Barr to Give Congress Less Redacted Report
(Barr's remarks begin at the 46:42 timestamp in the video above.)
Attorney General William Barr says he will allow Congress to view special counsel Robert Mueller's report with nothing redacted other than grand jury information.
Barr says three other categories of information also were redacted in the publicly released report, including information pertaining to ongoing prosecutions and sensitive intelligence sources and methods.
Barr says he hopes that giving Congress access to the less redacted report and his upcoming testimony on Capitol Hill "will satisfy any need Congress has for information regarding the special counsel's investigation."
Barr spoke Thursday at a news conference with reporters shortly before the report's release.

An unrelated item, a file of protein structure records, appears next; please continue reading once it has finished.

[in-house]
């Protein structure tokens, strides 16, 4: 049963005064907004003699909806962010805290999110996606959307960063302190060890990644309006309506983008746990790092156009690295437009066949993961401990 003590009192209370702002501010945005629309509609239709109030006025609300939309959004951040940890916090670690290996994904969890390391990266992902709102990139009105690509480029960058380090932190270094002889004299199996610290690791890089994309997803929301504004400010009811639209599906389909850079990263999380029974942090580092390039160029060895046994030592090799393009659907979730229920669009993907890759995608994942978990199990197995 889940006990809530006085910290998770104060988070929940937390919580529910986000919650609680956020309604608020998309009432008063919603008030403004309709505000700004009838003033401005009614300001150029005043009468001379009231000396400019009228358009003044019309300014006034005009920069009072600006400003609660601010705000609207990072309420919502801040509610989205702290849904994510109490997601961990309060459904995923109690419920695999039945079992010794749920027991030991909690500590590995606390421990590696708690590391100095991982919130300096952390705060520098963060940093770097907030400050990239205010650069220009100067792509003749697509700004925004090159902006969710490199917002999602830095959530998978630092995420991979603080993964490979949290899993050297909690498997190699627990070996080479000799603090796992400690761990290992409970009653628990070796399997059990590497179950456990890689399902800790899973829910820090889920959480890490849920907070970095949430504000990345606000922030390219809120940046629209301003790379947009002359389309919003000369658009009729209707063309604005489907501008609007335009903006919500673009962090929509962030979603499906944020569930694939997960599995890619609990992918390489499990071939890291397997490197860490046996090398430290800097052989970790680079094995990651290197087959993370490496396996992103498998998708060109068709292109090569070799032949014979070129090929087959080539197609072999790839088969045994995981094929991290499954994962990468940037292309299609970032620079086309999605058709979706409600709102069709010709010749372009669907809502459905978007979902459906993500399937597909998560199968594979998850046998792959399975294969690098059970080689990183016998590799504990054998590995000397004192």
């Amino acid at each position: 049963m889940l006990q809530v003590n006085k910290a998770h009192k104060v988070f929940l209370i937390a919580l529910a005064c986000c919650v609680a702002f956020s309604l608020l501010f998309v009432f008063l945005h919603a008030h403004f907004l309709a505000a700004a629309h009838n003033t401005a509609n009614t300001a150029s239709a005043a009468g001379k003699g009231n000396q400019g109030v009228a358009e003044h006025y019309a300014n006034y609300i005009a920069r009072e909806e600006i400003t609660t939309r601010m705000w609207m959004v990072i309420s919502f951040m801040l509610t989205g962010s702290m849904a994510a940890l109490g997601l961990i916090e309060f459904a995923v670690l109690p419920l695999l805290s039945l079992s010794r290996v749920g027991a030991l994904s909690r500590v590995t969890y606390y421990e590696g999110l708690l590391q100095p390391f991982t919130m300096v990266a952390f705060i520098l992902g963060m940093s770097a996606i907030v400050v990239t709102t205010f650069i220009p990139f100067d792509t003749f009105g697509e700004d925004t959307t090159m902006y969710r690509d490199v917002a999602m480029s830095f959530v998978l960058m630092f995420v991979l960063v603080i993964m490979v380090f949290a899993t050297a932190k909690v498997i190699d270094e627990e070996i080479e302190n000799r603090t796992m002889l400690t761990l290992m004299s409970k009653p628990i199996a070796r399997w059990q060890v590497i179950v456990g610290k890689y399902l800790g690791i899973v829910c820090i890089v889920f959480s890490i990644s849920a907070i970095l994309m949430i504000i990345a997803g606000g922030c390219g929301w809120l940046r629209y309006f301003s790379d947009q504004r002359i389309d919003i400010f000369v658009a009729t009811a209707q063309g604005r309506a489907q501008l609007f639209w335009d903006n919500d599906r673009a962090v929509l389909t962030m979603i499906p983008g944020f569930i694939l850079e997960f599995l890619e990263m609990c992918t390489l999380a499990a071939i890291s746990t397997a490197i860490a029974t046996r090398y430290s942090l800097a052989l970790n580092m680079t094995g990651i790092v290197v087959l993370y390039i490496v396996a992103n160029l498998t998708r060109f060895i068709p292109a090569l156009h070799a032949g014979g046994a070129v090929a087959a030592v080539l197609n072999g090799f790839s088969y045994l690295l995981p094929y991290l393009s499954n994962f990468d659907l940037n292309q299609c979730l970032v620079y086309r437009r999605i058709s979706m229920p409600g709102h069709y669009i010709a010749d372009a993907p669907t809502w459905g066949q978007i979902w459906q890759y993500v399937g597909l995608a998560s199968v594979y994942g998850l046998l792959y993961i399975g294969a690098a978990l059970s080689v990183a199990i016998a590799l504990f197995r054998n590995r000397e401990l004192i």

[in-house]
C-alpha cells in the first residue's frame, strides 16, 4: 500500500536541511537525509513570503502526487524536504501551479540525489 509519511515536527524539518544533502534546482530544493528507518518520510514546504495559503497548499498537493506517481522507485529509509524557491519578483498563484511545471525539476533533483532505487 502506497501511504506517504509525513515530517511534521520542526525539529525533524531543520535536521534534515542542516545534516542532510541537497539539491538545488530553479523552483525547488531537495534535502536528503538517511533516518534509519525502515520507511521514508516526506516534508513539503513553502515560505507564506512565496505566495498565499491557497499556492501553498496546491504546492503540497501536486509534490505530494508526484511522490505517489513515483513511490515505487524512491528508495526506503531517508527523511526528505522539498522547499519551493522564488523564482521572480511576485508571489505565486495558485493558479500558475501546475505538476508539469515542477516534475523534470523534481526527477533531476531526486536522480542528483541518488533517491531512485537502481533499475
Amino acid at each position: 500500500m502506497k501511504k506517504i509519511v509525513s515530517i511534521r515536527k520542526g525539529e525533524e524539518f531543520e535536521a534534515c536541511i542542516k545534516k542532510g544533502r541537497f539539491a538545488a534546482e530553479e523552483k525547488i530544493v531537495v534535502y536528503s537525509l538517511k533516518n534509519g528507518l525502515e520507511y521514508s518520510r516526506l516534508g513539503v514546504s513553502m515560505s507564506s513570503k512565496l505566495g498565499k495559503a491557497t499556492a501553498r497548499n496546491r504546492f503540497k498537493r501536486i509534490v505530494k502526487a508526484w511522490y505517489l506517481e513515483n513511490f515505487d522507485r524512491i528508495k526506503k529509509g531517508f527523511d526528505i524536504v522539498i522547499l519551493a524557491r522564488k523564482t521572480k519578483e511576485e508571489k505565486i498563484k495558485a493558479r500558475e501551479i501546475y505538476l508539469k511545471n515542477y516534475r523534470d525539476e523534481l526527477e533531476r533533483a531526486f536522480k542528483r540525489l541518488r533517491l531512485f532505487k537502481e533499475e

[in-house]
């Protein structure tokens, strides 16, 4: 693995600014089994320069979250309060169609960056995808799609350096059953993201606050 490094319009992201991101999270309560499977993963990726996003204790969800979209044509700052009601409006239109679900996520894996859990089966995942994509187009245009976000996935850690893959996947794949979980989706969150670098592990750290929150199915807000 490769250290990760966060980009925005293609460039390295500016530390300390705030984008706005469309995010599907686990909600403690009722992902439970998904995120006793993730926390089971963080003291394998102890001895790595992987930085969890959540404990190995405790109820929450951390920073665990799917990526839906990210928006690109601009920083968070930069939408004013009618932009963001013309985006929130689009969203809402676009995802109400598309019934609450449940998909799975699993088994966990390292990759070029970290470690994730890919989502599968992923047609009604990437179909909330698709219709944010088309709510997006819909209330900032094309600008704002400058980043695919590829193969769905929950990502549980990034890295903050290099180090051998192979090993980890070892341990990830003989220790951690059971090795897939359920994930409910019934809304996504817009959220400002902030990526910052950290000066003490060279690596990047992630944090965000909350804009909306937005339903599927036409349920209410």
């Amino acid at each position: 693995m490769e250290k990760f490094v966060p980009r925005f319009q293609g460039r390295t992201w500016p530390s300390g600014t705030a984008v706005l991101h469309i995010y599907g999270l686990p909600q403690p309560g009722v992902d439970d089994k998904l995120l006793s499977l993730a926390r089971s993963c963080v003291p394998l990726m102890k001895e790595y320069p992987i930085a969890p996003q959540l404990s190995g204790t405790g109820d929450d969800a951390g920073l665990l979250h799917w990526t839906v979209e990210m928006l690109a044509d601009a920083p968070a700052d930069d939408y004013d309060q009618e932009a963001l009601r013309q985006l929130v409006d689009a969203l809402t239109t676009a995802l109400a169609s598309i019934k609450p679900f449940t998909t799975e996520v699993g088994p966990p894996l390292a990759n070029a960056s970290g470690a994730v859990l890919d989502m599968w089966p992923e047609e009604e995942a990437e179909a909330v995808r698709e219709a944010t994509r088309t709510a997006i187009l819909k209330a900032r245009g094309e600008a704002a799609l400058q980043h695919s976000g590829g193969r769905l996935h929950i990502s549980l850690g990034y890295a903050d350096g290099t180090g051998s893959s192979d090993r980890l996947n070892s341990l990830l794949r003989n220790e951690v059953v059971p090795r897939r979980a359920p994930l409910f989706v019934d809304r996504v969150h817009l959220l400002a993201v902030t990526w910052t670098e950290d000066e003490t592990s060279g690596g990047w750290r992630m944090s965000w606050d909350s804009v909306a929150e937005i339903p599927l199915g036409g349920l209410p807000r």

Barr says he has "no objection" to special counsel Robert Mueller testifying before Congress about his investigation.
Barr says: "I have no objection to Bob Mueller personally testifying."
Mueller remains a Justice Department employee, and Barr could have blocked Mueller from speaking to Congress. Democrats have discussed calling Mueller to testify but have yet to formally ask.
Barr says President Donald Trump did not exert executive privilege over any information included in special counsel Robert Mueller's report.
He said the White House counsel reviewed a redacted version of the report before Trump decided not to invoke executive privilege.
Barr said "no material has been redacted based on executive privilege."